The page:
Posted by Harry Markov
Urban fantasy has been the vault to host all the vampire lore in the world. Novels in the genre always rotate around the gravitational centre called vampires. Even though people complain to have reached a saturation point with vampire trivia, I can’t help myself but indulge in new titles. For me every author adds a new nuance to the infinite mythos and play a completely new chess game. I find that “Nightwalker” by Jocelynn Drake has something going on as a first installment in the Dark Days series. But before I delve into the more analytical aspects regarding the review, shell we start with a small synopsis from the cover blub.
“For centuries Mira has been a nightwalker–an unstoppable enforcer for a mysterious organization that manipulates earth-shaking events from the darkest shadows. But elemental mastery over fire sets her apart from others of her night-prowling breed…and may be all that prevents her doom.
The foe she now faces is human: the vampire hunter called Danaus, who has already destroyed so many undead. For Mira, the time has come to hunt…or be hunted.
But in a dimension just beyond the world’s boundaries, a banished race stirs dangerously, hungry for power, for domination, for vengeance.
Already a protective seal has been breached: already blood flows like a river through the world’s great cities.
And only the collaboration of two sworn enemies can save humankind…and its feral brethren.”
Considering the fact not many readers enjoy their reviews to be filled with spoilers I will try to refrain from too many details. What separate “Nightwalker” from the majority of other vampire novels are the scope and the stage, upon which the story develops. As far as urban fantasy novels go the biggest area combed for an story has been some interstate traveling from what I have gathered, even if there have been trips to other dimensions. Drake knows that to have a world threatening situation, saving it should involve traveling around the world. Eventual scenery for fighting scenes becomes Savannah, US; Egypt and England, while flashbacks involve the island of Cyprus and Machu Pichu. The diversity and the constant motion create a different brand of excitement that enhances the suspense the story brings to the table, not to mention that is a breath of fresh air in the genre.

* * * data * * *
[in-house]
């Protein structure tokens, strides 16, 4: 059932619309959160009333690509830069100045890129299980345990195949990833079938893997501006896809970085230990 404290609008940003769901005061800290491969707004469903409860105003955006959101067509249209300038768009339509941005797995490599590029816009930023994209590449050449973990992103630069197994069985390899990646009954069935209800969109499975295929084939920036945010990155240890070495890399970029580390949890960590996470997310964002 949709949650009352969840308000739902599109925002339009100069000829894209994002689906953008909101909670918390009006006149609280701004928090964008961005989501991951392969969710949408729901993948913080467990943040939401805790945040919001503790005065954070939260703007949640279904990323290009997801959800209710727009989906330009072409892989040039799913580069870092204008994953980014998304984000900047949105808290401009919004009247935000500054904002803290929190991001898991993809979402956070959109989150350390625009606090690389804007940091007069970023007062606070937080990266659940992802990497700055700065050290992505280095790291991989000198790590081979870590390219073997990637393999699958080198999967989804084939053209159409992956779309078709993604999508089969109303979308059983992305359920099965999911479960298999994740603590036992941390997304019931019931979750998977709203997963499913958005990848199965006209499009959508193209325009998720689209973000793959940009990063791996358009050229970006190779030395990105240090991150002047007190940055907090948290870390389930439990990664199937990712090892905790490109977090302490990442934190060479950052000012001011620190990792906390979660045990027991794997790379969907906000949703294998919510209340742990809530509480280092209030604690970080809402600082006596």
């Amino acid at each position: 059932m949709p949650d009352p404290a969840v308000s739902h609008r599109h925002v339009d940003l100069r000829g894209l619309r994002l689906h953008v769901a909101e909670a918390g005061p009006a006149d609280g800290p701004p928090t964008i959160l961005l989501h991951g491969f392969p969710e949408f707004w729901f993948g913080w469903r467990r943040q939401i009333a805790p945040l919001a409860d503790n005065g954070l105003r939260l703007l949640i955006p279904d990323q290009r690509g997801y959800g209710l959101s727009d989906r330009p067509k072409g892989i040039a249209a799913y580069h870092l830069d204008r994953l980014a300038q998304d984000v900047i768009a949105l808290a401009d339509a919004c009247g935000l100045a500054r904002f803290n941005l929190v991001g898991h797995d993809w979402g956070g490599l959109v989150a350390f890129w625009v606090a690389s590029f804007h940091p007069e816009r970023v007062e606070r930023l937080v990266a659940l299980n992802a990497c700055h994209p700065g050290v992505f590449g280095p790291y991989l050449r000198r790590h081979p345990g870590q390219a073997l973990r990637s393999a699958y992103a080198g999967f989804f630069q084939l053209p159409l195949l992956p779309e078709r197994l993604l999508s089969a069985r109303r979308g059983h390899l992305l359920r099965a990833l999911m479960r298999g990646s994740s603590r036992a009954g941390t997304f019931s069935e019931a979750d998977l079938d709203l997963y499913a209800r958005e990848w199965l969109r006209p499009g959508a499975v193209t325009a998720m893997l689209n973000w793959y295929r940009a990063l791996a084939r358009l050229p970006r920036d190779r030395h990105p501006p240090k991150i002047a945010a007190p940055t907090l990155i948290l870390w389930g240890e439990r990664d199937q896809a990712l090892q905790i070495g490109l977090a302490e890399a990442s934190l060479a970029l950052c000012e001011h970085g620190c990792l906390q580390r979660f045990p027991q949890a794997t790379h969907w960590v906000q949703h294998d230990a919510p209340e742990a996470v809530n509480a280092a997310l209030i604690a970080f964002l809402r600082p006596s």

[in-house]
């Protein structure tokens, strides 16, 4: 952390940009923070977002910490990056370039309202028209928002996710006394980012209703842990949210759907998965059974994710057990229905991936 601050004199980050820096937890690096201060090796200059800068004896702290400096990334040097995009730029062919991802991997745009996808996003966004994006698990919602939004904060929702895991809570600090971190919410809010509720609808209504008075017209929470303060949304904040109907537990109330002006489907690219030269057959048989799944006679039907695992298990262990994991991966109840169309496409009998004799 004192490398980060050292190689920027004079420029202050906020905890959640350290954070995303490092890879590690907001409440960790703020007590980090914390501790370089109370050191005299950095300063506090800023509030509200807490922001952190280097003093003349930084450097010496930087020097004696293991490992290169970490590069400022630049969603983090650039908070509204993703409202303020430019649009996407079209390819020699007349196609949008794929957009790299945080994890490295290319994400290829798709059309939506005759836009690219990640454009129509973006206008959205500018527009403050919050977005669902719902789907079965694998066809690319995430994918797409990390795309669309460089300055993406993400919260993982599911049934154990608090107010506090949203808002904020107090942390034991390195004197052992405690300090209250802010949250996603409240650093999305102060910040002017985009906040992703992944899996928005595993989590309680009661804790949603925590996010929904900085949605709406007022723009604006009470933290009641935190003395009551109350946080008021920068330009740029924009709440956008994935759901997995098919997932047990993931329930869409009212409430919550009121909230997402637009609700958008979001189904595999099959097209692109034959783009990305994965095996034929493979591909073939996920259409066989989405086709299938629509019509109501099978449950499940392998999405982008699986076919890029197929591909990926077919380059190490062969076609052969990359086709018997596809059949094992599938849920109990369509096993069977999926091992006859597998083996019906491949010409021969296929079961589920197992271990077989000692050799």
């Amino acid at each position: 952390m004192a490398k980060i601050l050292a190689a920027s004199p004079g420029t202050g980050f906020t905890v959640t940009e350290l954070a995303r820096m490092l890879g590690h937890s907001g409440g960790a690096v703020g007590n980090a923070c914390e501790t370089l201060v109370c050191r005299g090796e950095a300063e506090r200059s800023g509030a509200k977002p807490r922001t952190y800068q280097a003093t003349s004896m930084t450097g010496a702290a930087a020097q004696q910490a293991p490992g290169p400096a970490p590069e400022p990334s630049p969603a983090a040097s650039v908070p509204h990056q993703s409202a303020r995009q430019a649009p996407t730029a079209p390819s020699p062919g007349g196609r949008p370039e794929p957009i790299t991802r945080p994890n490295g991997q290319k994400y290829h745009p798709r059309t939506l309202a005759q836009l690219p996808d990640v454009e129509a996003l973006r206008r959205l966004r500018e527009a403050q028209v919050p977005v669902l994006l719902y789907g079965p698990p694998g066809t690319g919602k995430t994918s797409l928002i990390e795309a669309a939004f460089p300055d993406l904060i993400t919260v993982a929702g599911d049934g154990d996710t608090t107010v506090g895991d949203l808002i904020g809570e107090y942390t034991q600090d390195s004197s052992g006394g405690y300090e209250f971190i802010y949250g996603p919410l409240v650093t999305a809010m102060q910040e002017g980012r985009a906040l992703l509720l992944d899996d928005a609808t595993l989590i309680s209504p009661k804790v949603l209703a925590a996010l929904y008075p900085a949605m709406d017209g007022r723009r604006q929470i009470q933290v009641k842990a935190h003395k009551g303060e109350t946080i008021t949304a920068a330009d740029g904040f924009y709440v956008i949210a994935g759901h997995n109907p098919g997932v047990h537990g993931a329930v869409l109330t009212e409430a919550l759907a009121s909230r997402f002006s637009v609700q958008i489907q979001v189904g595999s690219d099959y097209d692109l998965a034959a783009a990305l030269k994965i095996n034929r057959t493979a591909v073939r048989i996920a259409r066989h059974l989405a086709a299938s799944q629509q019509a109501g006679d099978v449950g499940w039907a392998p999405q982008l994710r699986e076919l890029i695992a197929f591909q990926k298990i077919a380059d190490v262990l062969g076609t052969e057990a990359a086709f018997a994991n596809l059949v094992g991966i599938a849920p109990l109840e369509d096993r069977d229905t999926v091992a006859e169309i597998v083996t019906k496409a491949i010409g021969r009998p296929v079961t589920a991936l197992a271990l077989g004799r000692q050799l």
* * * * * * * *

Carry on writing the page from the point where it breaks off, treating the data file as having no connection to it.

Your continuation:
To move down the positive checklist, we have a controversial main character in sense of vampire biology. As it turns out Mira has the ability to manipulate fire, which is one of the fastest ways to erase a vampire from the face of the Earth. In terms of behavior, Mira can be tough and physically primal, but relies on intelligence. Due to her nightmarish past suffers from a very powerful state of psychosis, which leaves her vulnerable to certain enemies.
Unlike other heroines she doesn’t desire to be the center of attention, take matters into her own hands and let pride take her body’s steering wheel. Such a calculative aspect rooted into her characters makes her easier to be identified with and much more likeable, because she has obvious fears that she is quite aware of, much like most people in their common lives.
While we are still in the character department it is worth mentioning the hunter Danaus, who is a magical being unlike any other in Mira’s world. Abiding the urban fantasy formula for novel writing Danaus is the mortal enemy number one from the human world and Mira shares with him a mutual I-want-to-kill-you relationship, even that seems to change over the course as both explore each others’ worlds. Proficient at hand to hand combat and with the ability to boil a victim’s blood, while it is in the veins, he is a mysterious figure and another reasons to stay tuned with future installments in the series.